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1 Profitability ratios
Return on capital employed (ROCE) Capital employed is normally measured as fixed assets plus current assets less current liabilities and represents the long–term investment in the business, or owners’ capital plus long–term liabilities. Return on capital employed is frequently regarded as the best measure of profitability.
Profit before interest and taxation (PBIT) Capital employed
Note that the profit before interest is used, because the loan capital rewarded by that interest is included in capital employed. A low return on capital employed (assets used) is caused by either a low profit margin or a low asset turnover or both. This can be seen by breaking down the primary ROCE ratio into its two components: profit margin and asset turnover. = =
PBIT Capital employed
Sales Capital employed
= Profit margin × Asset turnover Profit margin (on sales) Margin =
Profit before interest and taxation Sales
A low margin indicates low selling prices or high costs or both. Asset turnover This will show how fully a company is utilising its assets. Asset turnover =
Sales Capital employed
A low turnover shows that a company is not generating a sufficient volume of business for the size of the asset base. This may be remedied by increasing sales or by disposing of some of the assets or both.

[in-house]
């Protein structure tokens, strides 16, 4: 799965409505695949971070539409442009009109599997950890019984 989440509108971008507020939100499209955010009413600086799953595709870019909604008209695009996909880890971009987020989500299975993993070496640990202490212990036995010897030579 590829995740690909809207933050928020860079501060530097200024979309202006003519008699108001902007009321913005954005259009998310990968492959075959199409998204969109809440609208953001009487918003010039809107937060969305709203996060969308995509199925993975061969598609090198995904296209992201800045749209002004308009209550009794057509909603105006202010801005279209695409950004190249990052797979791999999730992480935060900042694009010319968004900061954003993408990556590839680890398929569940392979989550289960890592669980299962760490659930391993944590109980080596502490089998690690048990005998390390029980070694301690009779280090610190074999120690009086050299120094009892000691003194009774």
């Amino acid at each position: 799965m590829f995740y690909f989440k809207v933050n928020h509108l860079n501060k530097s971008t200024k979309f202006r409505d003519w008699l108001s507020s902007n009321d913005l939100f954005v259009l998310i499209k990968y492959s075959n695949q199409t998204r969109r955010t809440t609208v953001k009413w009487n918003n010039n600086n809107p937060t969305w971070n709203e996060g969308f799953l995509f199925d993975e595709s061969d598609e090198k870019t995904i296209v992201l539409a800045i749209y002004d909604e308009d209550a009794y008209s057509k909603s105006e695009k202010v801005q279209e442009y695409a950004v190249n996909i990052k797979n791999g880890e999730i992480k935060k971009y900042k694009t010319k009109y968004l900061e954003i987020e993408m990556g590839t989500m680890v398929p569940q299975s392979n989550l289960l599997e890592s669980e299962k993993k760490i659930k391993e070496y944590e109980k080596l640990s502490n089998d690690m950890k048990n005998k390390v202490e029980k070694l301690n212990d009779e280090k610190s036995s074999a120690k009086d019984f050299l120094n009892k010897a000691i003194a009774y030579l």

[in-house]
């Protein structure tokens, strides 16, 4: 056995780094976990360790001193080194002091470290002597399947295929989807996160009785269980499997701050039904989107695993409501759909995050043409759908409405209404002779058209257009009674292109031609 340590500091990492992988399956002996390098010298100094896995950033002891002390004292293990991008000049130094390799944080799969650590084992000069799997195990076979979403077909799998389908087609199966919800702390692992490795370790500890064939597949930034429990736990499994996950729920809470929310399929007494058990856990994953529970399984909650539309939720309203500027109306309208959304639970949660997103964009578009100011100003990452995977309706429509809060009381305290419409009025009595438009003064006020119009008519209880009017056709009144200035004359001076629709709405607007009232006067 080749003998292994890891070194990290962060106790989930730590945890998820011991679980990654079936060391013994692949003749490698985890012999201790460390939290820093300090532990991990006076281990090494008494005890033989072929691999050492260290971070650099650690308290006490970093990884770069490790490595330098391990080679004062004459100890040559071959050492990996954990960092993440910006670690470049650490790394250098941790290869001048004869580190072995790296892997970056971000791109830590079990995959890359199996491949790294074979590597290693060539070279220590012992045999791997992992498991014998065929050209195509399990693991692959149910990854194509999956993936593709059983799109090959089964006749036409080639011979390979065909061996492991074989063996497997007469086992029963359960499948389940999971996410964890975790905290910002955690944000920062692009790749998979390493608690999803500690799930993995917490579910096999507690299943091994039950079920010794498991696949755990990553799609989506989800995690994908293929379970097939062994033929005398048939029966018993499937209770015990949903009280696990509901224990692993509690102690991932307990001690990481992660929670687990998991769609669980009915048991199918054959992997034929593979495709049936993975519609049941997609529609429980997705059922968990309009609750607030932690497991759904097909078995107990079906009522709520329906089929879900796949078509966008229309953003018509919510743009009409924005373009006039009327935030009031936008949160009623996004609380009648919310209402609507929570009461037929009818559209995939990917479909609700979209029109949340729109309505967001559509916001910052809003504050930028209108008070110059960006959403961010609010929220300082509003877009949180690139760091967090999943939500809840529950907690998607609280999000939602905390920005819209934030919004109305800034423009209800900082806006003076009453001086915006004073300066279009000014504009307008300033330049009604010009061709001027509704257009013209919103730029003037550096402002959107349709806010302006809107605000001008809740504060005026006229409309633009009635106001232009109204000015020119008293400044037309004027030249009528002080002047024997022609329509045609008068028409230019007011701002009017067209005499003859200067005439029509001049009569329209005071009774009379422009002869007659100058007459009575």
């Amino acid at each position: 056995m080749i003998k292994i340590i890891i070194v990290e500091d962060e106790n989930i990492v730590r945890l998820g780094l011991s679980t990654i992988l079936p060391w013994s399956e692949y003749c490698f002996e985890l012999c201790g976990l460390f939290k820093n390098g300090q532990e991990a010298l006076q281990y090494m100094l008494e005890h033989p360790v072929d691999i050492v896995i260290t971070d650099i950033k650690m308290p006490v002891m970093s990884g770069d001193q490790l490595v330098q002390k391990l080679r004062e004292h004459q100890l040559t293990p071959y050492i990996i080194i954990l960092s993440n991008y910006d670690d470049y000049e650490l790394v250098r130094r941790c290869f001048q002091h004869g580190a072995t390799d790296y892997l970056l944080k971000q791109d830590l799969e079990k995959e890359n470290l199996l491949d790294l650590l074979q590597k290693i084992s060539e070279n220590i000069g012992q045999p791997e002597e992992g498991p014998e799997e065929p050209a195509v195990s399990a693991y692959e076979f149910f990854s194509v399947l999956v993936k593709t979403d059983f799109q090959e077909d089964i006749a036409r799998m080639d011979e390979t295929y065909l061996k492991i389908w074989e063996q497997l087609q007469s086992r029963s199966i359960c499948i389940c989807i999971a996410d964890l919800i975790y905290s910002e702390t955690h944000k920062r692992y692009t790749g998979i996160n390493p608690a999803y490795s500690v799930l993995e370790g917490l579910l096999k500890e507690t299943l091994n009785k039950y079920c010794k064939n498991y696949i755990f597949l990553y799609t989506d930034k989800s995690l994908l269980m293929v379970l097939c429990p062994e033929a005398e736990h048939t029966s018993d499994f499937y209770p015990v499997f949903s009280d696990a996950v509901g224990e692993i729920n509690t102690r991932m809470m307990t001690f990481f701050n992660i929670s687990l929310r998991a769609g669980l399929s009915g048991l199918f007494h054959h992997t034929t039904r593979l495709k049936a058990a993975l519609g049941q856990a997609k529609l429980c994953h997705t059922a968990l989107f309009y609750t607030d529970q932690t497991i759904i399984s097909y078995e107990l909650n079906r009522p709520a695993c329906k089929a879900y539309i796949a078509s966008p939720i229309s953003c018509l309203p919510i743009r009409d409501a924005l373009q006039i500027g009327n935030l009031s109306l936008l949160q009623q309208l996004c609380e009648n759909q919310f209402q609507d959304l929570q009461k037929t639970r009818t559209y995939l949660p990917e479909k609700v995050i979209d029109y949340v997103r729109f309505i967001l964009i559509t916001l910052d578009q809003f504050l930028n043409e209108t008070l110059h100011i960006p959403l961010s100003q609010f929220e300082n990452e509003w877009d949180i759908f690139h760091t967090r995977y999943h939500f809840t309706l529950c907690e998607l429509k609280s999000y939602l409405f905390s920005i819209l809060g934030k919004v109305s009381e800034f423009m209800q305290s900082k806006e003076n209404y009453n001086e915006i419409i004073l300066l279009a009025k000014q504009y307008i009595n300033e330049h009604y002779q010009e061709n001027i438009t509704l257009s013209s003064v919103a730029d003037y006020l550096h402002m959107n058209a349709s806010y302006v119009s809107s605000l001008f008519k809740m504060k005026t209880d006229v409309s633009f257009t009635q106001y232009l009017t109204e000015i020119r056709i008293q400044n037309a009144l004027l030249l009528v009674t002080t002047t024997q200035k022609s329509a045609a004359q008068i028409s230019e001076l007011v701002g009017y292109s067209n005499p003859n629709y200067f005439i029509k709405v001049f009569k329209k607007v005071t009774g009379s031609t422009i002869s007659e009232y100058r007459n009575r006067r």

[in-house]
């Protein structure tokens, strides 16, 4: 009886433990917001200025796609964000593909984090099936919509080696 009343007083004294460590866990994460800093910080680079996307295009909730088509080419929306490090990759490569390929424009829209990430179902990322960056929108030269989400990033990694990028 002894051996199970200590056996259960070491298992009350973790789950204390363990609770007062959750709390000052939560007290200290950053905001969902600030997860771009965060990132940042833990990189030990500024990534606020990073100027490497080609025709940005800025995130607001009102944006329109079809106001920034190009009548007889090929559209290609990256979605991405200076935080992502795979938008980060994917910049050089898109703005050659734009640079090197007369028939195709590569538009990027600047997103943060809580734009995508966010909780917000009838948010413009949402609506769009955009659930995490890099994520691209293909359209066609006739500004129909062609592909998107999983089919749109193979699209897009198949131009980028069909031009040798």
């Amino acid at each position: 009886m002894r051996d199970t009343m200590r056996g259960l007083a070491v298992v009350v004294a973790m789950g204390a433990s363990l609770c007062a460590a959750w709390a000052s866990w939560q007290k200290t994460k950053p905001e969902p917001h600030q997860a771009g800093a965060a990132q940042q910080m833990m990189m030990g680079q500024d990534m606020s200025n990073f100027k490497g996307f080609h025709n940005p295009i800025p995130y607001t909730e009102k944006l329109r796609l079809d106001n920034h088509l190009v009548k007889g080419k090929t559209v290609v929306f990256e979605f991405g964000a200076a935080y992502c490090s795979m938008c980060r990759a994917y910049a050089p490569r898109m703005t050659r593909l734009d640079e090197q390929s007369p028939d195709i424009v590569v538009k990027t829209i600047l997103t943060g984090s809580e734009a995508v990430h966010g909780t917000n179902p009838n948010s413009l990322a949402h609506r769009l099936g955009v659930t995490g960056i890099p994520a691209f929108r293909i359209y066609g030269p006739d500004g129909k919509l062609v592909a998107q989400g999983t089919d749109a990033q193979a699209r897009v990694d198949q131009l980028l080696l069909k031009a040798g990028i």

Stock Current liabilities This ratio is a much better test of the immediate solvency. Return on owners’ equity Profit after interest and preference dividends but before tax Ordinary share capital and reserves × 100% This looks at the return earned for ordinary shareholders. Acid test ratio = Current assets . Average collection period = Trade debtors Credit sales × 365 days A long average collection period probably indicates poor credit control. We use the profit after preference dividends and interest (ie. A low margin could indicate selling prices too low or cost of sales too high. 2 Liquidity ratios and asset utilisation Current ratio This indicates the extent to which the claims of short–term creditors are covered by assets that are expected to be converted to cash. the amounts that have to be paid before ordinary shareholders can be rewarded). Current ratio = Current assets Current liabilitie s Acid test ratio (quick ratio) This is calculated in the same way as the current ratio except that stocks are excluded from current assets. Debtors ratio This is computed by dividing the debtors by the average daily sales to determine the number of days sales held in debtors.Gross profit margin Margin = Gross profit Sales × 100 The gross profit margin focuses on the trading account. -2- .